The popular password-cracking app Hashcat has “upgraded” to passwords up to 55 characters – meaning that long passwords (for instance those made up of sentences), can be cracked far more quickly.
Academics create new “anti-phishing” technology – electronic identity cards which allow secure access to websites, and which could simplify access for people less used to the Internet.
The bug allowed attackers to see any passwords using in a recent browsing session by performing a “memory dump”, and would have worked even if the user was not logged into LastPass.
Security flaws in some models of HP LaserJet Pro printers can reveal users’ administrator passwords to remote attackers, a researcher has revealed.
Google’s Chrome browser has been criticized over its password security, after a developer found that anyone logged into the same OS account could easily see any saved website passwords in plain text.
One in six adults use the name of a pet as the basis of their password, and two-thirds use their partner’s name, according to a new survey commissioned by Google.
A fiber-optic tabletop PC system “reads” fingerprints as people use it – and could form the basis of a secure system for transactions in shops or banks.
The PIN codes used to protect smartphones offer a useful line of defense against criminals – unless, that is, your device falls into the hands of the robot R2B2.
Passwords are outdated and “inevitably” fall into the hands of cybercriminals, according to a new advocacy group, Petition Against Passwords.
There are a few tricks to making passwords that will at least slow down cybercriminals – buying you time to reset your accounts if a list of encrypted passwords leak in a data breach.
Micro-blogging site Tumblr has warned users that passwords can be “sniffed” from its iPhone and iPad apps – and issued a “very important” security update for both apps.
Browser security warnings can work to protect users from phishing and malware sites – but “warning fatigue” means important alerts over site security can be conmpletely ignored.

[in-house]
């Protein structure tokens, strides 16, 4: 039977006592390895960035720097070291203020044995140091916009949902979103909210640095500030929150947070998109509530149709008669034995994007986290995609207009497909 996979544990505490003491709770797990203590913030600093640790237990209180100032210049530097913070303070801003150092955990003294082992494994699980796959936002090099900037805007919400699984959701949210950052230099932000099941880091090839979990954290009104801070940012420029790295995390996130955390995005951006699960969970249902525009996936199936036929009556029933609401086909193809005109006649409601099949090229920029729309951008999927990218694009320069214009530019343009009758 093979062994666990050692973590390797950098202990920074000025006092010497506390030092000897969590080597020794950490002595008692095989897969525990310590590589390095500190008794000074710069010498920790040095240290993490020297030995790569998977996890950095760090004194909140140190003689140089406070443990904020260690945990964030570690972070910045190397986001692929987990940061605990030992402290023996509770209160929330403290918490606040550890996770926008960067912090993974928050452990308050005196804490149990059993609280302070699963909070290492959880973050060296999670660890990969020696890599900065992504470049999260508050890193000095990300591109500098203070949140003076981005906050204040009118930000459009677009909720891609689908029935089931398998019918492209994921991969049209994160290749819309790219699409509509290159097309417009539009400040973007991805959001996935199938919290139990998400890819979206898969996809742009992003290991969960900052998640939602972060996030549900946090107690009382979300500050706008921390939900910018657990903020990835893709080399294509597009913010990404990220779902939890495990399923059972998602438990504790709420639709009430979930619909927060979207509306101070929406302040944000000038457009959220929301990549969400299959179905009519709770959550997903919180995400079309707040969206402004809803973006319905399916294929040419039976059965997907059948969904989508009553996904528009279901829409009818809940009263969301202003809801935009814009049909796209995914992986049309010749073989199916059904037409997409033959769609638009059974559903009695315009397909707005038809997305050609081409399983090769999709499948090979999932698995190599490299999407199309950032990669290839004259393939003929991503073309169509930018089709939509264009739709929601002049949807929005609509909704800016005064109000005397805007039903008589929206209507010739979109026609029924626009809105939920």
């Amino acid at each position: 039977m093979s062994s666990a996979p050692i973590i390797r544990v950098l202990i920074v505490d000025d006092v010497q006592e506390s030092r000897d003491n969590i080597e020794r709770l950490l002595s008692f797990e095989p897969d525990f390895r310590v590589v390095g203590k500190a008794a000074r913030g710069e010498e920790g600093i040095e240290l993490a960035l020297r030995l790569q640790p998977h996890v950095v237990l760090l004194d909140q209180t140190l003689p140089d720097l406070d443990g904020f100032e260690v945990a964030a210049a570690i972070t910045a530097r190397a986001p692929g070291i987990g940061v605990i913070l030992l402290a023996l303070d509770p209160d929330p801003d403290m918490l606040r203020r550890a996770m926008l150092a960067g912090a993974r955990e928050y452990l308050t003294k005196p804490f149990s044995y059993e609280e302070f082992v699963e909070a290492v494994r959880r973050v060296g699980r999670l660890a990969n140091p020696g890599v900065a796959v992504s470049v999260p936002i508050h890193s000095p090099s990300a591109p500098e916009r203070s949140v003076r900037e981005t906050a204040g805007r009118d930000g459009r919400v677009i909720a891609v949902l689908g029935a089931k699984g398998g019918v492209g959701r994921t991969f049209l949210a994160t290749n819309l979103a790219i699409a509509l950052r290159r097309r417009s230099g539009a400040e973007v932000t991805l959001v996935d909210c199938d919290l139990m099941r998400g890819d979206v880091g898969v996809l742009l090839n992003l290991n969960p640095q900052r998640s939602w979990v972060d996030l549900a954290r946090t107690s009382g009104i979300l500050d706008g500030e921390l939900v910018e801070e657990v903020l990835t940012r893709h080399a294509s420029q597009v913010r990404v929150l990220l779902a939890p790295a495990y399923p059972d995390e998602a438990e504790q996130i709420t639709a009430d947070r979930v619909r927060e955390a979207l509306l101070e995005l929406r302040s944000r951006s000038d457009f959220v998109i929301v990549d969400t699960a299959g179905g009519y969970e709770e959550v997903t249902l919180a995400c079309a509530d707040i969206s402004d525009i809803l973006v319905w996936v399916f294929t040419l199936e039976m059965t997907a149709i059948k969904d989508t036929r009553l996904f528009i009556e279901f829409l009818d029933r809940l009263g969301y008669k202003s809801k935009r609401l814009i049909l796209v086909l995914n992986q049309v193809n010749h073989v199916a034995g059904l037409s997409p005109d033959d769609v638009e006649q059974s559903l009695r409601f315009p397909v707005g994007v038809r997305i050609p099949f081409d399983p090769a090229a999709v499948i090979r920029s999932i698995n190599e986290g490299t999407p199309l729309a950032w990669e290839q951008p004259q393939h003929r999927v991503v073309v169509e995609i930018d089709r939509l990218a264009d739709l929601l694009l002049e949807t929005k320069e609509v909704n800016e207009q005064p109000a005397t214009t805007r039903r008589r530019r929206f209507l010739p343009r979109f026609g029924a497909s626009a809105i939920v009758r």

A new biometrics system could “read” blood vessels under the skin using thermal imaging cameras – a system which its inventors claim would be “almost impossible to spoof.”
Game publisher Ubisoft has fallen victim to a website hack, which exposed data including email addresses, user names and encrypted passwords.
Yahoo defended its plan to recycle inactive user IDs this week, saying that it had put in place safeguards to prevent the recycled usernames being used for identity theft.
Medical devices including heart defibrillators, patient monitors and anaesthesia devices include a dangerous password vulnerability which could be exploited by cyber attackers, according to the FDA.
A new era of secure passwords could be upon us with a facial password system that can unlock phones using facial expressions – with users required to stick tongues out or frown at the camera instead of typing a password.
Evernote and LinkedIn have both added an option for two-factor authentication in the past few days – days after Twitter announced its optional two-factor security system.
Motorola has revealed plans for hi-tech authentication systems that could make accessing data faster and easier – including a “tattoo” with embedded sensors and antenna, and an “authentication pill” which turns the human body into a giant authentication token.
The Financial Times has become the latest victim of Twitter hackers, after activists hacked accounts belonging to the newspaper, and also defaced areas of the FT site.